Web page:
By Robert Clampett
A look ahead at the new year brings foreboding to economies worldwide, as high inflation, rising interest rates and fears of pandemics continue for nations worldwide.
With major central banks planning to raise borrowing costs hoping to tamp down inflation, the risks of a worldwide recession looms ever larger.
According to reporting by Bloomberg News,2022 saw the fastest inflation rate, largely due to Covid-19 and worldwide supply chain stagnation, since the recessionary years of the 1980s.
Despite concerns of debilitating economic contraction, central bankers are signaling plans to raise borrowing rates incrementally in an all-out attempt to stifle inflation. “There’s a growing sense among central banks that they’d rather risk doing too much （than too little） Harris said, pointing out that last year central banks underplayed price pressures in countries struggling with the pandemic prompting inflation to get out of control.
Officials are vowing to continue to fight growing inflation with rate hikes as economies slow and supply chains revive. “If 2022 was a year of inflation surge, falling equity market multiples,2023 is going to be a year about the macroeconomic cycle” HSBC Management global chief strategist said, according to the Bloomberg report.
Complicating things in Europe, the Russian invasion of Ukraine has caused energy costs to soar, plunging economies in the continent and the United Kingdom into full-bore recession.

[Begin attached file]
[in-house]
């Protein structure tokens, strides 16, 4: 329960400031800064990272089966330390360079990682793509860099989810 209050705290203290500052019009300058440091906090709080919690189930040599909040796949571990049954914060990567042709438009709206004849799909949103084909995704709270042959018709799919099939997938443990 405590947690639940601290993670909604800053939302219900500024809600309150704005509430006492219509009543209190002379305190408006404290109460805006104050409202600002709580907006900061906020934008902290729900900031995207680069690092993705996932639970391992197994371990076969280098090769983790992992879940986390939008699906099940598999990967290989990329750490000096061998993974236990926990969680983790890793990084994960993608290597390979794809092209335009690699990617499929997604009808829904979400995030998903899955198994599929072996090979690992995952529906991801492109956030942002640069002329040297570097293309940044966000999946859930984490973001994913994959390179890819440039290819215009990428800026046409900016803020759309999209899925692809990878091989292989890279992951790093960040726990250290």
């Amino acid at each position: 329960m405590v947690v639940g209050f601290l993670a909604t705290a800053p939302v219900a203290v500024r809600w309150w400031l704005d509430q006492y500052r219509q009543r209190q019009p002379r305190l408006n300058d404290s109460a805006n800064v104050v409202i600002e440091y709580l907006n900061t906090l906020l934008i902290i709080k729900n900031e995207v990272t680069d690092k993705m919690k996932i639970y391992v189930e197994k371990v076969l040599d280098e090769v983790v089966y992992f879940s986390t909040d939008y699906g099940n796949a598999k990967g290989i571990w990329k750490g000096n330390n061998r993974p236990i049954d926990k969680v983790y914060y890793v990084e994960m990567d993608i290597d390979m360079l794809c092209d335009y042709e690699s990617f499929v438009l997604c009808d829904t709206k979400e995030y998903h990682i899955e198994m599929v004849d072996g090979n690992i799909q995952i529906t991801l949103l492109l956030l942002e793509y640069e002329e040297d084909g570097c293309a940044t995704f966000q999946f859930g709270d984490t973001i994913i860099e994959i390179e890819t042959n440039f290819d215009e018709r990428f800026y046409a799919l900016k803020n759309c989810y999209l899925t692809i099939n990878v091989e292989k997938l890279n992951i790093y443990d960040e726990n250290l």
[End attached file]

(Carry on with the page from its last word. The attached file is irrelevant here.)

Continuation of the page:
The jobs market is seen as a key measure in the eventual easing of borrowing rates. “The overall message for 2023 seems clear, central banks will push back on higher risky assets until the labor market starts to turn,” said George Saravelos, global head of foreign-exchange research at Deutsche Bank AG.
However, there are signs of optimism by next year’s end. Many U.S. analysts predict that inflation will dampen as the pandemic’s effects wane and the job market rate increases, along with higher wages expected by mid-year. As commodities and services return to normal, the end of 2023 is expected to trigger an economic upswing with now unseen opportunities that should last for years.